Brucellosis is reviewed with regard to its epidemiology, etiology, pathology, clinical diagnostic criteria, methods of prevention, and research needs. Brucellosis is defined as an infectious disease caused by microorganisms of the genus Brucella that usually infect domestic animals but which could be transmitted to humans. The diseases of public health concern are Brucella-abortus, Brucella- suis, and Brucella-melitensis. Occupational populations at risk include livestock producers, veterinarians, and rendering plant and abattoir employees. Approximately 200 cases are reported on an annual basis, and about half of those occur in an industrial setting. The disease in humans is characterized by malaise, fever, chills, headache, anorexia, body aches, lymphadenopathy, and splenomegaly. Effective treatment occurs with tetracycline with or without streptomycin. Protective clothing in abattoirs has not been shown to be effective in preventing the disease. Abattoir kill department workers represent less than 20 percent of the total abattoir workers in the United States but account for 75 percent of the Brucella infections reported in abattoir employees. Worker education and strict enforcement of kill room hygiene as well as early diagnosis and treatment of the disease are recommended by the authors as the best methods of prevention.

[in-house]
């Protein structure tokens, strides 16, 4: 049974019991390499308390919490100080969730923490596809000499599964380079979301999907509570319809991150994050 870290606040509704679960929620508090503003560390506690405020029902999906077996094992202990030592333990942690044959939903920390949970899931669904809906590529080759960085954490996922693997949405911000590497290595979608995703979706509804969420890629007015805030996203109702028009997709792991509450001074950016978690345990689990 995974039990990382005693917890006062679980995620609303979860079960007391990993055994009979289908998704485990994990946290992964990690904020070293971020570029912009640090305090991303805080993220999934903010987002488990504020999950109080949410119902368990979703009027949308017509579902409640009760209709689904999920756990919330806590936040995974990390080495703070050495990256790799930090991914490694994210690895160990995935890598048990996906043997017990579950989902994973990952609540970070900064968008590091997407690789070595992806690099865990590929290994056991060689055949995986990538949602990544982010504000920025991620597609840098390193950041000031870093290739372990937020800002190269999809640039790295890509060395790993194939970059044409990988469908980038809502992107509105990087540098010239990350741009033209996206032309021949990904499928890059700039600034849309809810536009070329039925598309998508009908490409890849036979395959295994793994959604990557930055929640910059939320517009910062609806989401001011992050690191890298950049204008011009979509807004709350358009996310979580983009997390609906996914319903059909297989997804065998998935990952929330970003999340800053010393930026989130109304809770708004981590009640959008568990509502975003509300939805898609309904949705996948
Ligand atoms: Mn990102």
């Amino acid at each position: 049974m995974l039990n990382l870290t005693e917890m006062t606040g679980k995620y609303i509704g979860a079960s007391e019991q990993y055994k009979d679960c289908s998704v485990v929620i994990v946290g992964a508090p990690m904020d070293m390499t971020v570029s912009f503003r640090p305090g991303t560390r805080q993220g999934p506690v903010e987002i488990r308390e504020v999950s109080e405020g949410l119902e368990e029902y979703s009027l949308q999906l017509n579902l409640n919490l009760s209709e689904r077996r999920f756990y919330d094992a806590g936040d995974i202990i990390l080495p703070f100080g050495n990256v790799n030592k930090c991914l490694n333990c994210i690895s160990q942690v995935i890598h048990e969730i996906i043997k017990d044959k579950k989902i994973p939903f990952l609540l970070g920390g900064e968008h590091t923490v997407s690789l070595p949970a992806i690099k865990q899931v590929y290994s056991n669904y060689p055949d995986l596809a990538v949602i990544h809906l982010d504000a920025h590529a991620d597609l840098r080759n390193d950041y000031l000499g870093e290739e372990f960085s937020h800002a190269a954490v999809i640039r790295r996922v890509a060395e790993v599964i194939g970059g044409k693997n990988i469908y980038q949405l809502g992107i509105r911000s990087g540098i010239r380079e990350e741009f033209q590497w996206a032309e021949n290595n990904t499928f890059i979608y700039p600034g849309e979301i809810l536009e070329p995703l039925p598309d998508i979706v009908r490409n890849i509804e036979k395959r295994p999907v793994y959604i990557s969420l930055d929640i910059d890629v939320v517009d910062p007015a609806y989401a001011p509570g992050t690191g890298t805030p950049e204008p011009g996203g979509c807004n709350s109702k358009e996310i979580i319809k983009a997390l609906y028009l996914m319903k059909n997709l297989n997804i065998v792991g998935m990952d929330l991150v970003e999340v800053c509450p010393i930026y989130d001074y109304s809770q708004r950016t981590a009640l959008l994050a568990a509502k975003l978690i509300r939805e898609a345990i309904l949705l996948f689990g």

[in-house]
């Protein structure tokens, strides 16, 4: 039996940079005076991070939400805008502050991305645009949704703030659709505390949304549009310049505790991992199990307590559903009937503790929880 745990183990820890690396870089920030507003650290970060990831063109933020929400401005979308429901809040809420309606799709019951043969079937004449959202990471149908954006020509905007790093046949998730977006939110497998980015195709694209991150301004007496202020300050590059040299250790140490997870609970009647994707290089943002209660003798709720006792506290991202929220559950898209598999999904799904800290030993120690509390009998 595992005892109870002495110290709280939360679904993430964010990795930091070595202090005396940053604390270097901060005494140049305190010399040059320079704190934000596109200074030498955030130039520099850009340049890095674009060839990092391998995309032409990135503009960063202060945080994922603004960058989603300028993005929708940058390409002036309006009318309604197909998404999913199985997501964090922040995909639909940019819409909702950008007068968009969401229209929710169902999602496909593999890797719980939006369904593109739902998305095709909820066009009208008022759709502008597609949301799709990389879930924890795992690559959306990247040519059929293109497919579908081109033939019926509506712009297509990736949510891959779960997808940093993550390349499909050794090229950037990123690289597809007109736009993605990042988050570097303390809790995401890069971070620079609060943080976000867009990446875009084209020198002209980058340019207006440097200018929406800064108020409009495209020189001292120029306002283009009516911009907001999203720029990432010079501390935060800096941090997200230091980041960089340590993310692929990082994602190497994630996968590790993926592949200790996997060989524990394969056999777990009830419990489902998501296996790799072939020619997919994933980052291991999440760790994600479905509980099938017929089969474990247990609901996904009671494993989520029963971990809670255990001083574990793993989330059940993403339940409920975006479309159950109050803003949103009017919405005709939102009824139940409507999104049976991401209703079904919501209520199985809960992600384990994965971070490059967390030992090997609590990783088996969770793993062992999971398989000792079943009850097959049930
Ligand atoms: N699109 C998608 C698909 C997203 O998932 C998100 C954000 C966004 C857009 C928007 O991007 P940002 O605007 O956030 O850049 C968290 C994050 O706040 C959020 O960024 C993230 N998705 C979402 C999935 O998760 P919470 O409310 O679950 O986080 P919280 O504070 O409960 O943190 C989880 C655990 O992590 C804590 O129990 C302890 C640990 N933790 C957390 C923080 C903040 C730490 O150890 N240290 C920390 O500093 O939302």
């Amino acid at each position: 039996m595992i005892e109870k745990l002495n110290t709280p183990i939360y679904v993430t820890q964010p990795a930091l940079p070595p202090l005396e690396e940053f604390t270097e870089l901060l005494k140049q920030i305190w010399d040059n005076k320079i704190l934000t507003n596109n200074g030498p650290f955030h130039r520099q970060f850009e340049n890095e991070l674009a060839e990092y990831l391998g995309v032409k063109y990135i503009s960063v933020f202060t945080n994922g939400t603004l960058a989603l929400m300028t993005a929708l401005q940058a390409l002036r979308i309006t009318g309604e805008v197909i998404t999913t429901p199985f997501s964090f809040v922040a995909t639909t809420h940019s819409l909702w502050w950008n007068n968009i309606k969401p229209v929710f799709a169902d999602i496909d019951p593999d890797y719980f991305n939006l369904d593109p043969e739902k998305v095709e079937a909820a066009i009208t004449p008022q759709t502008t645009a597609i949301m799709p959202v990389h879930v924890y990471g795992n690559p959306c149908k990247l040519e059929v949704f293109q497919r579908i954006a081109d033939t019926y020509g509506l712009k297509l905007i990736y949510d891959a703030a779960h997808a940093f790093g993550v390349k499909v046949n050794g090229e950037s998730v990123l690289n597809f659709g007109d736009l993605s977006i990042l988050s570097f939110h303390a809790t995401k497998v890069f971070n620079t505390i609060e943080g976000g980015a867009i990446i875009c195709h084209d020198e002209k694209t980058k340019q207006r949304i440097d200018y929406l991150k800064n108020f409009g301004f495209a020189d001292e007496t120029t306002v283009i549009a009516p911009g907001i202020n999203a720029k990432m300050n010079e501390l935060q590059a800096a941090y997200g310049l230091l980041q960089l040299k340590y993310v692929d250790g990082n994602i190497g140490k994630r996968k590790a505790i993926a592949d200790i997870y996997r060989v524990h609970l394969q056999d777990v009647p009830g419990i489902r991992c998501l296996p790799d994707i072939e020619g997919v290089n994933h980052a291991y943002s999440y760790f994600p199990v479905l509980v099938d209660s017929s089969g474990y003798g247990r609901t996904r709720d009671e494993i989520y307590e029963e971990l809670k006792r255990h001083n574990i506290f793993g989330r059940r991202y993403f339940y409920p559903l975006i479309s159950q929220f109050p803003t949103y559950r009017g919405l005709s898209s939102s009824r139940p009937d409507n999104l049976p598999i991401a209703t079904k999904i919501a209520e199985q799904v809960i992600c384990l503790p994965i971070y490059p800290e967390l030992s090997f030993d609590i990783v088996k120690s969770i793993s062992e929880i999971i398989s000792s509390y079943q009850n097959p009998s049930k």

Occupational Respiratory Diseases. J. A. Merchant, Editor; Division of Respiratory Disease Studies, Appalachian Laboratory for Occupational Safety and Health, NIOSH, U.S. Department of Health and Human Services, DHHS (NIOSH) Publication No. 86-102